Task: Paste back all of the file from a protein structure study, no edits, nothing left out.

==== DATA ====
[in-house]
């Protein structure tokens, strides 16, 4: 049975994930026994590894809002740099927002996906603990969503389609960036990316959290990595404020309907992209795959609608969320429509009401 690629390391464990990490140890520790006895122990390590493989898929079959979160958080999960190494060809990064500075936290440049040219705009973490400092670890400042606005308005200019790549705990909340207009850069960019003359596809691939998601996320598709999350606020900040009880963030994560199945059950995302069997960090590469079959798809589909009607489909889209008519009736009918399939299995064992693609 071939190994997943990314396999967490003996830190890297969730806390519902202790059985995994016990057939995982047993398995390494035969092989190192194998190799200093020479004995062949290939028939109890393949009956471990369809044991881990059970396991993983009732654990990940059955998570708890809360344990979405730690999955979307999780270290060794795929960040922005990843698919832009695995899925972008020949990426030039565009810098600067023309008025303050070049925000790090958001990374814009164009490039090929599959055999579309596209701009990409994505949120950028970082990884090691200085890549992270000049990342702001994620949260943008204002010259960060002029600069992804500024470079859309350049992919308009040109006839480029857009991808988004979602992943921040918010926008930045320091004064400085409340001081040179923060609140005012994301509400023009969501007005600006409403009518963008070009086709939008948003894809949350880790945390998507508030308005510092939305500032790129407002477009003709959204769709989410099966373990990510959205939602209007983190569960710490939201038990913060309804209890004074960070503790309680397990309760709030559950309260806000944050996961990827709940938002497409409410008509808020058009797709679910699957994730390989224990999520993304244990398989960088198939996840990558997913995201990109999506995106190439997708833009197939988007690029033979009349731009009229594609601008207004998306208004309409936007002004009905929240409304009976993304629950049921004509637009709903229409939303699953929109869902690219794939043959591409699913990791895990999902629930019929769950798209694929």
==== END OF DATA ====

[in-house]
């Protein structure tokens, strides 16, 4: 049975994930026994590894809002740099927002996906603990969503389609960036990316959290990595404020309907992209795959609608969320429509009401 690629390391464990990490140890520790006895122990390590493989898929079959979160958080999960190494060809990064500075936290440049040219705009973490400092670890400042606005308005200019790549705990909340207009850069960019003359596809691939998601996320598709999350606020900040009880963030994560199945059950995302069997960090590469079959798809589909009607489909889209008519009736009918399939299995064992693609 071939190994997943990314396999967490003996830190890297969730806390519902202790059985995994016990057939995982047993398995390494035969092989190192194998190799200093020479004995062949290939028939109890393949009956471990369809044991881990059970396991993983009732654990990940059955998570708890809360344990979405730690999955979307999780270290060794795929960040922005990843698919832009695995899925972008020949990426030039565009810098600067023309008025303050070049925000790090958001990374814009164009490039090929599959055999579309596209701009990409994505949120950028970082990884090691200085890549992270000049990342702001994620949260943008204002010259960060002029600069992804500024470079859309350049992919308009040109006839480029857009991808988004979602992943921040918010926008930045320091004064400085409340001081040179923060609140005012994301509400023009969501007005600006409403009518963008070009086709939008948003894809949350880790945390998507508030308005510092939305500032790129407002477009003709959204769709989410099966373990990510959205939602209007983190569960710490939201038990913060309804209890004074960070503790309680397990309760709030559950309260806000944050996961990827709940938002497409409410008509808020058009797709679910699957994730390989224990999520993304244990398989960088198939996840990558997913995201990109999506995106190439997708833009197939988007690029033979009349731009009229594609601008207004998306208004309409936007002004009905929240409304009976993304629950049921004509637009709903229409939303699953929109869902690219794939043959591409699913990791895990999902629930019929769950798209694929």